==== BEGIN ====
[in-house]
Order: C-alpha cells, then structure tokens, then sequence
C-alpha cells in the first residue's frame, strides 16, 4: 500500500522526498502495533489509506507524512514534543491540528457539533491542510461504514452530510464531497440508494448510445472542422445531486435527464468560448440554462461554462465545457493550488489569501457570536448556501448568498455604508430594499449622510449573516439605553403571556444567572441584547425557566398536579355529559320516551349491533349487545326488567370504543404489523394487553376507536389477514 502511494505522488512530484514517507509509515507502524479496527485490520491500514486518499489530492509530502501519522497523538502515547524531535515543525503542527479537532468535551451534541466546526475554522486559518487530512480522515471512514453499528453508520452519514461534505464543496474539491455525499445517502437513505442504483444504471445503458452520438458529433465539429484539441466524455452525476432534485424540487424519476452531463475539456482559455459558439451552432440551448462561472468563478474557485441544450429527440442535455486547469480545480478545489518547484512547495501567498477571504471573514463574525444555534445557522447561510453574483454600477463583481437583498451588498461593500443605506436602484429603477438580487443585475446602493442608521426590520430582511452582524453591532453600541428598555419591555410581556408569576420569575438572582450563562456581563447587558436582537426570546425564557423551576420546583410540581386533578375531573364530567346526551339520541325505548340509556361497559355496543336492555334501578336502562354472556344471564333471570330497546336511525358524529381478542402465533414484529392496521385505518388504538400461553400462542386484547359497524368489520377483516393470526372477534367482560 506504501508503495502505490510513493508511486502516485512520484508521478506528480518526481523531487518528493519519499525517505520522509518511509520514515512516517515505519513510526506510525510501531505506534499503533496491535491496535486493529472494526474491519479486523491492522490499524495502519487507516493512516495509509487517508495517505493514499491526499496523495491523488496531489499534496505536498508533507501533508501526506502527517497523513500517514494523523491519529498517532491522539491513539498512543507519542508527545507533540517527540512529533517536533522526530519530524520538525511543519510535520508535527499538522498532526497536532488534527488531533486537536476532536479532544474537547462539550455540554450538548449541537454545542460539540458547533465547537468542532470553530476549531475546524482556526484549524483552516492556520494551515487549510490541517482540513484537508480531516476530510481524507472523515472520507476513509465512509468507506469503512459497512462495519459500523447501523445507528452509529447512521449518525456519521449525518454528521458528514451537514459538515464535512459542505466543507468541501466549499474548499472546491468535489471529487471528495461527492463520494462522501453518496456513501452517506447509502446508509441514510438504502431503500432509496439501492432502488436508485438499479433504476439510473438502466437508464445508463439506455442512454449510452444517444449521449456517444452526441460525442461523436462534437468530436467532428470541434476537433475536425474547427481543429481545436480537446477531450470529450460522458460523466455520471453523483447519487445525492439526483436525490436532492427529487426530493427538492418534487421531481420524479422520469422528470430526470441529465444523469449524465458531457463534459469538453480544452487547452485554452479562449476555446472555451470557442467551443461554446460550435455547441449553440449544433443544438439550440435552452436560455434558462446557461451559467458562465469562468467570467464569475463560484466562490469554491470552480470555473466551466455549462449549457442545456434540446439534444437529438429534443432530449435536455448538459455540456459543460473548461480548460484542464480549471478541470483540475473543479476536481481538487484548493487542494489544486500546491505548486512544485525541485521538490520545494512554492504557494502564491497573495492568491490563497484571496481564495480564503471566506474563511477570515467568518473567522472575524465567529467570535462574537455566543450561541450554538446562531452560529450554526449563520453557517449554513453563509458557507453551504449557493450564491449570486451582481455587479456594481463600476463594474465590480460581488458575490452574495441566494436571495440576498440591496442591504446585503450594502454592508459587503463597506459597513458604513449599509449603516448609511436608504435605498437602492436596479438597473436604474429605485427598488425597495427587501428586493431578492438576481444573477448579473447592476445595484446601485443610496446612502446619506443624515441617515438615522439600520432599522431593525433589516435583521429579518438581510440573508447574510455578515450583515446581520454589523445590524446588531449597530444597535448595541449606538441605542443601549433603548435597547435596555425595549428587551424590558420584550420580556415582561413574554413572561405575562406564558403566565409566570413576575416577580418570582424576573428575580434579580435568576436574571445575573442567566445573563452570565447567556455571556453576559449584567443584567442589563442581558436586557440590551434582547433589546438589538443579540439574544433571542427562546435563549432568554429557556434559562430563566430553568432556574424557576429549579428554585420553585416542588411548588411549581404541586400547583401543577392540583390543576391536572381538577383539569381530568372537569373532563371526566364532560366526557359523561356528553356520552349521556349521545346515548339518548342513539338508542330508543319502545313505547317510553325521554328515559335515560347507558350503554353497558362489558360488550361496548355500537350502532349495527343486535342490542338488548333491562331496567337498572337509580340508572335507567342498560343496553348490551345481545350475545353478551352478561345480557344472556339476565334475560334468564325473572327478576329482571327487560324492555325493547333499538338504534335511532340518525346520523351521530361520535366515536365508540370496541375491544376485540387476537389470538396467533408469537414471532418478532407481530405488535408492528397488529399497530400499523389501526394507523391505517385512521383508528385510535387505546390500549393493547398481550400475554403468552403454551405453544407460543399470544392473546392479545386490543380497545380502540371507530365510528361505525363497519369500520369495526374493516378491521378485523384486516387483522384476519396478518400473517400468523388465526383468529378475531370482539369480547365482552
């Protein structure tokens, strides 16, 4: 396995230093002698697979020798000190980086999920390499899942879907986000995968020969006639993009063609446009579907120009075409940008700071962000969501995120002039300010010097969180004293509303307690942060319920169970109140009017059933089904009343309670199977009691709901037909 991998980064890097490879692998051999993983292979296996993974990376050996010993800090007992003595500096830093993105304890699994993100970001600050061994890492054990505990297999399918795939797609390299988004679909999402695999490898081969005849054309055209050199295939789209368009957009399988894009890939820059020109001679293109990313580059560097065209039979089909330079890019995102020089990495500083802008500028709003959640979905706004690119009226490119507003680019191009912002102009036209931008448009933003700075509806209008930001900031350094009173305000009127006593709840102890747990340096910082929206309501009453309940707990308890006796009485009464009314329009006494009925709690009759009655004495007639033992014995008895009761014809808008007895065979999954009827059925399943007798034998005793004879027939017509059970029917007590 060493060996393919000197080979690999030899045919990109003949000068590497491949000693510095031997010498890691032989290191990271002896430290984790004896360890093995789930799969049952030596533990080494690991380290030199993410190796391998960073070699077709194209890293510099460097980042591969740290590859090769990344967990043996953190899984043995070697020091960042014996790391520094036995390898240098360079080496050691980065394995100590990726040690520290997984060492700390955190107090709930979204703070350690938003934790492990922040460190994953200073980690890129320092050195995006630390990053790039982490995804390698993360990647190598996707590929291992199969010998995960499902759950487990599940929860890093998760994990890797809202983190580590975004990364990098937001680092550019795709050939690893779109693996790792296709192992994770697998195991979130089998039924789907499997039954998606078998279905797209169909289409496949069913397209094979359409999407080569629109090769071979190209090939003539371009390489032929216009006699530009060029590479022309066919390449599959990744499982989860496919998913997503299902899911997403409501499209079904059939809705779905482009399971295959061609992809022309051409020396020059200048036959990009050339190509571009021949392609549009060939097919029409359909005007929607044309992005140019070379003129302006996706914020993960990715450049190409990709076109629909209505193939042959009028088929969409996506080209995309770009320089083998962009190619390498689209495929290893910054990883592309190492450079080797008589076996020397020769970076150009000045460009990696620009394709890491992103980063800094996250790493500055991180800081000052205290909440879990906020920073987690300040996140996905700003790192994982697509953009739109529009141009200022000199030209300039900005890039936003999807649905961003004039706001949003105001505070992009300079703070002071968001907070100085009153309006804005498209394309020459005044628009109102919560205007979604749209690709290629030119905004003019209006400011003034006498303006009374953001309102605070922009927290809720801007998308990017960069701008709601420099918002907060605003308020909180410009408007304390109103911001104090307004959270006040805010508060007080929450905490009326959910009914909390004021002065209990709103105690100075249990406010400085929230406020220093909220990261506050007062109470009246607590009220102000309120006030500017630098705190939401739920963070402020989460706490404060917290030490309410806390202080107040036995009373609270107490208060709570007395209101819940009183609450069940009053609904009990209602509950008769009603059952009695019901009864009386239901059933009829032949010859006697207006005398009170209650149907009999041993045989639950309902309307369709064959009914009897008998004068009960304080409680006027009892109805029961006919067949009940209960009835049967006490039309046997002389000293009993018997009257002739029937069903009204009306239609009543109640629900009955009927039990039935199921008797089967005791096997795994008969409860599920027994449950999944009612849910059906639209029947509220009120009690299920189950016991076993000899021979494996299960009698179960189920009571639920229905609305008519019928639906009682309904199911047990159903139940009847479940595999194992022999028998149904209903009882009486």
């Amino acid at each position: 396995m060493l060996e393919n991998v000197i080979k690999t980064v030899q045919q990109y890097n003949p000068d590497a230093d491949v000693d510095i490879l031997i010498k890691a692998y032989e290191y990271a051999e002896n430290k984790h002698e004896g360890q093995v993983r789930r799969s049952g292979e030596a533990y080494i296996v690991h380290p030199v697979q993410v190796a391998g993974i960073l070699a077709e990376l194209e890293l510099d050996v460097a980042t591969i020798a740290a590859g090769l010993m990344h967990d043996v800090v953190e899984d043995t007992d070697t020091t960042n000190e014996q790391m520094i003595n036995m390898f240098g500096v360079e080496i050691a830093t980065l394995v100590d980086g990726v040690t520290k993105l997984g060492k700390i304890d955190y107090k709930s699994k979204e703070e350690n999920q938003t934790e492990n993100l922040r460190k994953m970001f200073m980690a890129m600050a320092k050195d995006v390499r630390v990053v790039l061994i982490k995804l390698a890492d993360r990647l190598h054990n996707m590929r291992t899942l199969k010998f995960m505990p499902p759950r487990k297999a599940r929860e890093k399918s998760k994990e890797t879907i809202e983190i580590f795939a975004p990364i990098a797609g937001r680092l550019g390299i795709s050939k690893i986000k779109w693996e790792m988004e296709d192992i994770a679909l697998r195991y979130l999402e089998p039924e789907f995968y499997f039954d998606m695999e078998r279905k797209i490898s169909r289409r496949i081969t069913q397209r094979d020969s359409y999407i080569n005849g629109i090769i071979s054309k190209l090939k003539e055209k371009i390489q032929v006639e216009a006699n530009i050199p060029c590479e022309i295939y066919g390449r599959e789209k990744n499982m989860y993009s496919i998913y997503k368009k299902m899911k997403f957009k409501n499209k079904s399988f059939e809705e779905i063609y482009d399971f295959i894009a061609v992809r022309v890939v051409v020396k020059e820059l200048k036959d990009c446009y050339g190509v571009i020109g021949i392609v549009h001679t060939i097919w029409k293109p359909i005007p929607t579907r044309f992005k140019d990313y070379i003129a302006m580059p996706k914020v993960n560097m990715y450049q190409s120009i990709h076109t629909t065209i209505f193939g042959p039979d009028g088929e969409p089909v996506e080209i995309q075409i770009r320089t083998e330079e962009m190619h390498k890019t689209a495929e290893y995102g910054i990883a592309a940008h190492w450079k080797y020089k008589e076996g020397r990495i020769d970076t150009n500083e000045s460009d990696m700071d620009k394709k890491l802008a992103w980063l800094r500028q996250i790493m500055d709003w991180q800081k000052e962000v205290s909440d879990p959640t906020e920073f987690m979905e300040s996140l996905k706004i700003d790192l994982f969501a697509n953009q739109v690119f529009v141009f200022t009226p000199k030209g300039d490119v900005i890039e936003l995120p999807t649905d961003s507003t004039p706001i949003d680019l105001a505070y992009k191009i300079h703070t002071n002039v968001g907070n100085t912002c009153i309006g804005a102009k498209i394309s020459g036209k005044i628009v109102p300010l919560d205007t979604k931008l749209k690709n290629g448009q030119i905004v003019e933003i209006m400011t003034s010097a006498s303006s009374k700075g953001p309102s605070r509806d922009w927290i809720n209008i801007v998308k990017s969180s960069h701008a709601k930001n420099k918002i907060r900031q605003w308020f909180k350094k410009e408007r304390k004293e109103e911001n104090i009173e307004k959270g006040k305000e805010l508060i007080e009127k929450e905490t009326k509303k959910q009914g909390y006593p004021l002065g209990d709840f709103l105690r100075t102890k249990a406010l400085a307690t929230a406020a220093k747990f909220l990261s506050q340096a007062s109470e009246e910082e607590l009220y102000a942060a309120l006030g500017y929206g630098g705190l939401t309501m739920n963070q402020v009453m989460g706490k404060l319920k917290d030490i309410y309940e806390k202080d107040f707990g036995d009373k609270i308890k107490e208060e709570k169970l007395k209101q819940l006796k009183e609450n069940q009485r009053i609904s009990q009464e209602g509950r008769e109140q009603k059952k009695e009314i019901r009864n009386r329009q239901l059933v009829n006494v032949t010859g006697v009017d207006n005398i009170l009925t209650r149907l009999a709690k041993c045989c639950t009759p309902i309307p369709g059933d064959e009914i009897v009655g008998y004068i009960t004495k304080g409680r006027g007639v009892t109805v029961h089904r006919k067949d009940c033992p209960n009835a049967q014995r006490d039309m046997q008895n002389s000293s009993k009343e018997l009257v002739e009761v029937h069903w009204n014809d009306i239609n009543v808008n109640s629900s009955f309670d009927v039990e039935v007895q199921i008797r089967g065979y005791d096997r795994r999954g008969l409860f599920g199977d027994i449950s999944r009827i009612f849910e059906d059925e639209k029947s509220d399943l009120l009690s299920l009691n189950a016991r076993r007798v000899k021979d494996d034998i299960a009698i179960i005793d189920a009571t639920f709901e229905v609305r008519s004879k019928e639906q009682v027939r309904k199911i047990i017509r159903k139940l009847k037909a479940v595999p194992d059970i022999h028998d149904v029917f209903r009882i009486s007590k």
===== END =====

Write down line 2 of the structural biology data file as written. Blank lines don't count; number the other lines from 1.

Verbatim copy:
Order: C-alpha cells, then structure tokens, then sequence